The government allows serving medical personnel in its facilities to set up private surgeries where they can practice after official duty hours; it further allows those without professional qualifications (e.g. "paramedics") to set up a health care business for minor health complaints [78].

Mozambique

Common among urban, but not rural, health professionals [29].

Papua New Guinea

Semi-private wards in public facilities are well patronized in the larger hospitals but tend to be underutilised in the smaller provincial centres [79].

Peru

Almost all physicians have both public and private practices [77].

Portugal

23% of public sector health centre workers have a second job, the highest rate being for doctors – 43%; 58% of public sector hospital workers have a second job, the highest rate being for doctors – 50% [75, 76,75, 76].

South Africa

Half of general practitioners in private practice have other employment. While 36% worked in the public sector, this was more common in rural (62%) compared with urban (21%) areas [80].

Syria

Most physicians have dual practice [77].

Thailand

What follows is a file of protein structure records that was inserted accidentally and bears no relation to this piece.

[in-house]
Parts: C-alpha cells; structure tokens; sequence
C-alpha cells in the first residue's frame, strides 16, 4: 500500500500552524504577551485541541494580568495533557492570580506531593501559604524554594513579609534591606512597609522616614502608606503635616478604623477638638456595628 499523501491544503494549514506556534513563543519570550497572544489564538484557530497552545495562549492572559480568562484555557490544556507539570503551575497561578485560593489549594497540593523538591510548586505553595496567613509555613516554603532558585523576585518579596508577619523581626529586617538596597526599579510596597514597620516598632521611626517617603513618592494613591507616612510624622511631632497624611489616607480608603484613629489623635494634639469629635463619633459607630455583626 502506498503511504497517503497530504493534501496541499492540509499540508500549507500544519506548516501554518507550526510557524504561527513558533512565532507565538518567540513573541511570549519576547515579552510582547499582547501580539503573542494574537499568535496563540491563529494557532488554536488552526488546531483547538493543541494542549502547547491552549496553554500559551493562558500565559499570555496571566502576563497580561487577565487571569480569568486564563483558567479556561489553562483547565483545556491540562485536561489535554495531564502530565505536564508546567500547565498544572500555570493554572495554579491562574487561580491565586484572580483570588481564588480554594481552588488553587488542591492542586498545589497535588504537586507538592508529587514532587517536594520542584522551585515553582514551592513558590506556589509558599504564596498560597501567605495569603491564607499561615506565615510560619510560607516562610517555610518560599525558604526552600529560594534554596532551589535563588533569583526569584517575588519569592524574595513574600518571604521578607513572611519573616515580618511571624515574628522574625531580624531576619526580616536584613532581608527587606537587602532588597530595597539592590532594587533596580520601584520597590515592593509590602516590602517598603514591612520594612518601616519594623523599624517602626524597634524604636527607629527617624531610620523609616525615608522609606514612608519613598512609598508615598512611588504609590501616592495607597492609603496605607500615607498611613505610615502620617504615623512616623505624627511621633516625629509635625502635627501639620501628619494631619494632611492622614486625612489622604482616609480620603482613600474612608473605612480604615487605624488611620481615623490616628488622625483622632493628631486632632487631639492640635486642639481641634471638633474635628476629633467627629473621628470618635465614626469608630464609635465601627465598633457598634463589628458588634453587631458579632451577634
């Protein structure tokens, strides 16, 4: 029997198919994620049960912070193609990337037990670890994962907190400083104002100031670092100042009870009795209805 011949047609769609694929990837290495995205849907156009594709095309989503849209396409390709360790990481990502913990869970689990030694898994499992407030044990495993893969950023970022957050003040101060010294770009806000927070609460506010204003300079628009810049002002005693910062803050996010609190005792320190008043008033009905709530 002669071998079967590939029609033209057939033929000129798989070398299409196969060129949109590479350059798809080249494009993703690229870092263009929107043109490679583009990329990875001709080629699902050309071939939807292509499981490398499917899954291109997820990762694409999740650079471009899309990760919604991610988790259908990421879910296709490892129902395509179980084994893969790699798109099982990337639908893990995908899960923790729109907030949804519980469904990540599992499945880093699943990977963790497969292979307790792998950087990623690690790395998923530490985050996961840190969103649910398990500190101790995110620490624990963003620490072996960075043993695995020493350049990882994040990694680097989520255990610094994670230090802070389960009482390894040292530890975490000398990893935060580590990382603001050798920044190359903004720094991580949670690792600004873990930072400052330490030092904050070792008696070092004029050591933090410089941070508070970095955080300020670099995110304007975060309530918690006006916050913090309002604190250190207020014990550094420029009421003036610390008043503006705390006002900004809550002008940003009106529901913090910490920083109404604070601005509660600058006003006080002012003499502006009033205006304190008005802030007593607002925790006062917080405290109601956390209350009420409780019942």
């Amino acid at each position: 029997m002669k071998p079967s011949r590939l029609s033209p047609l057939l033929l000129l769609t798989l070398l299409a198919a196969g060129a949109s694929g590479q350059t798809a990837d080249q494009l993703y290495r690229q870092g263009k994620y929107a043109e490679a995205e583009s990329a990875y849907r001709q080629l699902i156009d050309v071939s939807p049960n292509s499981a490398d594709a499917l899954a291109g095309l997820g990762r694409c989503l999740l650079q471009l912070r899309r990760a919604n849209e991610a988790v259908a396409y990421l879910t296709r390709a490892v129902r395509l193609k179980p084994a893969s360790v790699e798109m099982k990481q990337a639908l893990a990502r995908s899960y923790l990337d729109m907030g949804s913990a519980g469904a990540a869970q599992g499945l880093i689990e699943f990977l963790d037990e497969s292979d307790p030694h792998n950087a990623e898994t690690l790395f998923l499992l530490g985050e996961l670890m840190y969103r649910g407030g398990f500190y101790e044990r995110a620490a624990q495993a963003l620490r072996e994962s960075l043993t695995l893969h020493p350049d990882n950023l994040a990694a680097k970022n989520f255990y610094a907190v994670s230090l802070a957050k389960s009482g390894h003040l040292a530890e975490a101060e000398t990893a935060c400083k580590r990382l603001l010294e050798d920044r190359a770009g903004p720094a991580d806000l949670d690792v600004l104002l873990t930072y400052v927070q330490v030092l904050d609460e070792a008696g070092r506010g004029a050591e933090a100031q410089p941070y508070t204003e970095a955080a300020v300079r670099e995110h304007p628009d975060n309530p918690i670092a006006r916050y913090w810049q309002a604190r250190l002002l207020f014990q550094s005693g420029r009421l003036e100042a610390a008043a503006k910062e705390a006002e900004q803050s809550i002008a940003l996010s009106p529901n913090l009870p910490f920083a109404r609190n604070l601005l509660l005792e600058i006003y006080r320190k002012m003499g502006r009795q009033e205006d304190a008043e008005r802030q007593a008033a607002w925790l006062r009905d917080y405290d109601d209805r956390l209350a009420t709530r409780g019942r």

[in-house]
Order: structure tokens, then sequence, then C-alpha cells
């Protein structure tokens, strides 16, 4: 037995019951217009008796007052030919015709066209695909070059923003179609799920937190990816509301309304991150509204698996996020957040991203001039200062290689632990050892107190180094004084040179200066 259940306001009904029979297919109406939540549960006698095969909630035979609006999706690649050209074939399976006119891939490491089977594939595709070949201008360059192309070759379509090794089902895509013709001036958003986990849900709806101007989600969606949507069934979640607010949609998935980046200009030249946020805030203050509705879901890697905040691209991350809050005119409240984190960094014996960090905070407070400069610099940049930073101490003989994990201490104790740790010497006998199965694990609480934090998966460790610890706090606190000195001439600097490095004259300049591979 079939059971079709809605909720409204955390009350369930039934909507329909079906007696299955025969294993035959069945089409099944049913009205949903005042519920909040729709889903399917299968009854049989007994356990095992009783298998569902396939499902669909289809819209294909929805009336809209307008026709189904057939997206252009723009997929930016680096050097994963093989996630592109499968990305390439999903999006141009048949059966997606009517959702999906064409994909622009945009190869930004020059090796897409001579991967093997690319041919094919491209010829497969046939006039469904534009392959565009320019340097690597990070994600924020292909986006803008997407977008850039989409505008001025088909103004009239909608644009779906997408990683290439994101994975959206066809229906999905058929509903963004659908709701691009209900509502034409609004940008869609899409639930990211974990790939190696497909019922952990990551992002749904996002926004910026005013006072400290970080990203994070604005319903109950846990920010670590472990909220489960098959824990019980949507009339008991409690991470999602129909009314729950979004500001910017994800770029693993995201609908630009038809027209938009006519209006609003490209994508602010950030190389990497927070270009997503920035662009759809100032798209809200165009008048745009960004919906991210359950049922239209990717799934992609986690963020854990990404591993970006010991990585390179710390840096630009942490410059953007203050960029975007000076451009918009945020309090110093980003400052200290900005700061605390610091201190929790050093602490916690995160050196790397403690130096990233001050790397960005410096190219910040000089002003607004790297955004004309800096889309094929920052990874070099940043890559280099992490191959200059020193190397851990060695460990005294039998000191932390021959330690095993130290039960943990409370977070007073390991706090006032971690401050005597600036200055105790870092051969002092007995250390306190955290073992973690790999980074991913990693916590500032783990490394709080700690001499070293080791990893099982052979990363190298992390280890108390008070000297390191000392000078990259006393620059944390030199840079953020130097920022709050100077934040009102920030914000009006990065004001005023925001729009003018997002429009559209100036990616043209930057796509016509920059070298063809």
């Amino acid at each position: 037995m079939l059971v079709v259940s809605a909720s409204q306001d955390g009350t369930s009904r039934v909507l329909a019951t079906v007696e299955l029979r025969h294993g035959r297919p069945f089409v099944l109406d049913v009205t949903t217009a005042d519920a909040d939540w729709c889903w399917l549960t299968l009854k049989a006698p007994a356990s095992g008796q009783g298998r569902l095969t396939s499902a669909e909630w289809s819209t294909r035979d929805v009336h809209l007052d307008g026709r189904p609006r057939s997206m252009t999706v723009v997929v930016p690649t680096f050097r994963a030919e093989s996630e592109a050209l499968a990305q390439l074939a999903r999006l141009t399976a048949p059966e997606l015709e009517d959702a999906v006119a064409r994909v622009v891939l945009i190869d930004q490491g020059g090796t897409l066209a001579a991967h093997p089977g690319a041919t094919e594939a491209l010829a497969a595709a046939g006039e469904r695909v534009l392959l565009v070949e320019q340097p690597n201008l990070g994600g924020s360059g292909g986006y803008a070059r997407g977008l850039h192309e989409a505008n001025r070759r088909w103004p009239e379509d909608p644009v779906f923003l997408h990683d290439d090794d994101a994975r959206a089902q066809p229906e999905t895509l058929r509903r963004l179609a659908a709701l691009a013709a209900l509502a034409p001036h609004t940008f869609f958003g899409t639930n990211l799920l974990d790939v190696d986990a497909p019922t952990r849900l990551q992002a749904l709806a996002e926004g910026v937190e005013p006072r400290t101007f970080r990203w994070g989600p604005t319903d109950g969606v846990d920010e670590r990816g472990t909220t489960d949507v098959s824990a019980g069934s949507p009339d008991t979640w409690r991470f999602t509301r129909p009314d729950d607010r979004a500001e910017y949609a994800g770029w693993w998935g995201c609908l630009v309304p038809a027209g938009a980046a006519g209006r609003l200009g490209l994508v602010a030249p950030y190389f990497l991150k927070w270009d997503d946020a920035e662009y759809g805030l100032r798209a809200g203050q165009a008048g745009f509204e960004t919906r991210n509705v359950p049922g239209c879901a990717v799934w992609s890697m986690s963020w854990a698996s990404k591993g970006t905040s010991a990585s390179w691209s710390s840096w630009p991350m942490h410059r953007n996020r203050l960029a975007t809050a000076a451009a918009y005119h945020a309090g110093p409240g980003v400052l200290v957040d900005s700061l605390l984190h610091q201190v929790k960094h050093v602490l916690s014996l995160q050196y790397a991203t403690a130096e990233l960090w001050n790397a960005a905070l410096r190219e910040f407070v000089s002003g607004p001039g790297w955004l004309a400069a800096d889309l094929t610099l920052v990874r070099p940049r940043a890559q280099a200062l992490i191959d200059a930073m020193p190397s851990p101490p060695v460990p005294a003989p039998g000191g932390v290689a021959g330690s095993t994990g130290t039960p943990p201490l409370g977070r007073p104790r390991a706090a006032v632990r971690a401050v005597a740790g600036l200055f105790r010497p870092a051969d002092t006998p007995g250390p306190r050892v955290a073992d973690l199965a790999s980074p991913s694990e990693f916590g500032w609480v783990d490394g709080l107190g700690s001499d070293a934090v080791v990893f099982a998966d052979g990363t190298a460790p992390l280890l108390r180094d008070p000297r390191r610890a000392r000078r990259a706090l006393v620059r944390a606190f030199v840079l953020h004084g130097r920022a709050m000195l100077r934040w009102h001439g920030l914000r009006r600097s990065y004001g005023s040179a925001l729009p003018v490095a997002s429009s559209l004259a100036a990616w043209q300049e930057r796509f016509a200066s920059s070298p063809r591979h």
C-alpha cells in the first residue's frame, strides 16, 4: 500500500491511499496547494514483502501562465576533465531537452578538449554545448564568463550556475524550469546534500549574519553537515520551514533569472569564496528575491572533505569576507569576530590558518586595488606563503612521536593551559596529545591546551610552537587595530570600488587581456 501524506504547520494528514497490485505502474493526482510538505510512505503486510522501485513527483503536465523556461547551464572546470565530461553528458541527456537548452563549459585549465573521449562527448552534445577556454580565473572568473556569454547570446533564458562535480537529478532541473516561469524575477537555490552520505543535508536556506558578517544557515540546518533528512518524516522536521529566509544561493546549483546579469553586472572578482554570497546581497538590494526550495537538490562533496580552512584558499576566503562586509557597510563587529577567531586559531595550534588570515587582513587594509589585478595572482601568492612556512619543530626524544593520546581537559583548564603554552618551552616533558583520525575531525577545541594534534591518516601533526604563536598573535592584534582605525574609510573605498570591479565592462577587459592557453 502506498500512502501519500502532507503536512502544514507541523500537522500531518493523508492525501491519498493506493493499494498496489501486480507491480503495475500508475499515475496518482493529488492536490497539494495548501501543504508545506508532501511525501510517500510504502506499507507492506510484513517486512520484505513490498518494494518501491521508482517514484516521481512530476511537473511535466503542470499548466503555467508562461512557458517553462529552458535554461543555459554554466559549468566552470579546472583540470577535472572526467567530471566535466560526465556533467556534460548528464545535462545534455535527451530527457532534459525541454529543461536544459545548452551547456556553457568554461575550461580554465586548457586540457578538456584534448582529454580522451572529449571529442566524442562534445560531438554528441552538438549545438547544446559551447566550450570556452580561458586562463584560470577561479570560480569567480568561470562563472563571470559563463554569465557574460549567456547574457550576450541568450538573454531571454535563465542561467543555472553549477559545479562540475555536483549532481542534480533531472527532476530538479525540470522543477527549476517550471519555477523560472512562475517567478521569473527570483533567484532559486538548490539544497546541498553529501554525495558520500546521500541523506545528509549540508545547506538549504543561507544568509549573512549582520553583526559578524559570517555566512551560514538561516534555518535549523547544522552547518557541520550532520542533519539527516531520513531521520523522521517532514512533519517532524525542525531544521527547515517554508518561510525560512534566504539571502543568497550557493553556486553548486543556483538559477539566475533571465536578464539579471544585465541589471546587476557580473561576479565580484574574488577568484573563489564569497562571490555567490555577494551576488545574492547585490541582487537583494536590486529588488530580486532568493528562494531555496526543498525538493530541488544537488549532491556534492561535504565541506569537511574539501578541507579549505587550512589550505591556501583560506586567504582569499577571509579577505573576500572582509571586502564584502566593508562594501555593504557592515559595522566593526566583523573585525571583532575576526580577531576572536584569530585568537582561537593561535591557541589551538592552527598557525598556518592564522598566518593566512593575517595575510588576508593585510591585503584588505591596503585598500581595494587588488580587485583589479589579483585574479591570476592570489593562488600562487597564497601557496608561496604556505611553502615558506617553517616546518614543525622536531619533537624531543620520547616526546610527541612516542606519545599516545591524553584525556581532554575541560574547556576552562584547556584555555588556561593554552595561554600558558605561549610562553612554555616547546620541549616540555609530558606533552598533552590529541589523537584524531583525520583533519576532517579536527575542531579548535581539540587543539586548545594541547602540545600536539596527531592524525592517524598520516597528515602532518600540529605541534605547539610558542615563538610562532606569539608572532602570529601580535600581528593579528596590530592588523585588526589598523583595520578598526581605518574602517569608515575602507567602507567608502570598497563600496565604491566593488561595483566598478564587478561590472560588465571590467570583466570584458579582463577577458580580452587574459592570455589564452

An estimate suggested that in Bangkok alone there were over 2000 private clinics, many of these run by government doctors [81]. Private practice by public sector obstetricians is very frequent [55].

Viet Nam

Most doctors complement public sector work with private practice [77]. Full-time government employees are supplementing their incomes through part-time private practice. One village-based health survey found that 70% of the drug sellers were moonlighting government workers [82].

The impact of dual practice

Predatory behaviour

Dual practice may lead to predatory behaviour (behaviour in which self-gain is pursued to the detriment of the legitimate interests of colleagues, services and/or patients)[84] by health workers. This is particularly strong in situations where market conditions – usually high physician supply, as is the case of capital cities in Africa and other urban more than rural areas – would otherwise reduce their incomes. In these situations clinicians use their authority to prescribe treatment for their patients to generate additional demand for their own services.

This hypothesis, controversial for some practices such as caesarean sections, seems consensual regarding other surgical practices [85]. In Thailand, for example, it is well demonstrated that antenatal care is sought in private ambulatory facilities, while caesarean sections are offered in public hospital facilities. Caesarean-section rates among private patients (46%) are three times higher than among non-private patients (16%), which indicates that private practice by public obstetricians is a strong determinant of caesarean sections [55].

The predatory behaviour of individual clinicians constitutes, in many cases, a de facto financial barrier to access to health care [21]. More important, in the long run, is that it delegitimizes public sector health service delivery and jeopardizes the necessary relation of trust between user and provider [20].

Conflicts of interest